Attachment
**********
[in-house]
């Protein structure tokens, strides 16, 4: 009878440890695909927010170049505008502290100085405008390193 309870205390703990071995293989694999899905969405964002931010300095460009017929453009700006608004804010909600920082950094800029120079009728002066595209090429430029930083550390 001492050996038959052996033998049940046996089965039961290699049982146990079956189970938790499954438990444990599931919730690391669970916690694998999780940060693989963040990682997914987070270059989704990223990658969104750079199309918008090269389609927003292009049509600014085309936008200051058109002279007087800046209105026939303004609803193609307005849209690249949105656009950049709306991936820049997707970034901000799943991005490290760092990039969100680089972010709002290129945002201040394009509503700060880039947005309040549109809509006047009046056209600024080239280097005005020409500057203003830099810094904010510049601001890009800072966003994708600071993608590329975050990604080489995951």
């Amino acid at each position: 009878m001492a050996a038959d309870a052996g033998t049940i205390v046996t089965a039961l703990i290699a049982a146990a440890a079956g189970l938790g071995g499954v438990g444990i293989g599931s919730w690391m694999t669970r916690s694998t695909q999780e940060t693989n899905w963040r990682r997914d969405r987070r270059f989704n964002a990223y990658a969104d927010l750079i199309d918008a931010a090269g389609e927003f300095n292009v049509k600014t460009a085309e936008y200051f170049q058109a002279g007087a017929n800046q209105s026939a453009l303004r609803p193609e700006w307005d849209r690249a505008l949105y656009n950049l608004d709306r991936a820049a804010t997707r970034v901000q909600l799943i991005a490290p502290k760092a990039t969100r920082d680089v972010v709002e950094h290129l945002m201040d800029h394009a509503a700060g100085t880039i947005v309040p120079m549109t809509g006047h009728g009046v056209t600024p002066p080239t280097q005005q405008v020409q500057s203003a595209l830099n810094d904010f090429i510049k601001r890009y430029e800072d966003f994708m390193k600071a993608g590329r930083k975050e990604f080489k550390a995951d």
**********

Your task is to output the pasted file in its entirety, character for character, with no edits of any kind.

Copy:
[in-house]
């Protein structure tokens, strides 16, 4: 009878440890695909927010170049505008502290100085405008390193 309870205390703990071995293989694999899905969405964002931010300095460009017929453009700006608004804010909600920082950094800029120079009728002066595209090429430029930083550390 001492050996038959052996033998049940046996089965039961290699049982146990079956189970938790499954438990444990599931919730690391669970916690694998999780940060693989963040990682997914987070270059989704990223990658969104750079199309918008090269389609927003292009049509600014085309936008200051058109002279007087800046209105026939303004609803193609307005849209690249949105656009950049709306991936820049997707970034901000799943991005490290760092990039969100680089972010709002290129945002201040394009509503700060880039947005309040549109809509006047009046056209600024080239280097005005020409500057203003830099810094904010510049601001890009800072966003994708600071993608590329975050990604080489995951």
């Amino acid at each position: 009878m001492a050996a038959d309870a052996g033998t049940i205390v046996t089965a039961l703990i290699a049982a146990a440890a079956g189970l938790g071995g499954v438990g444990i293989g599931s919730w690391m694999t669970r916690s694998t695909q999780e940060t693989n899905w963040r990682r997914d969405r987070r270059f989704n964002a990223y990658a969104d927010l750079i199309d918008a931010a090269g389609e927003f300095n292009v049509k600014t460009a085309e936008y200051f170049q058109a002279g007087a017929n800046q209105s026939a453009l303004r609803p193609e700006w307005d849209r690249a505008l949105y656009n950049l608004d709306r991936a820049a804010t997707r970034v901000q909600l799943i991005a490290p502290k760092a990039t969100r920082d680089v972010v709002e950094h290129l945002m201040d800029h394009a509503a700060g100085t880039i947005v309040p120079m549109t809509g006047h009728g009046v056209t600024p002066p080239t280097q005005q405008v020409q500057s203003a595209l830099n810094d904010f090429i510049k601001r890009y430029e800072d966003f994708m390193k600071a993608g590329r930083k975050e990604f080489k550390a995951d």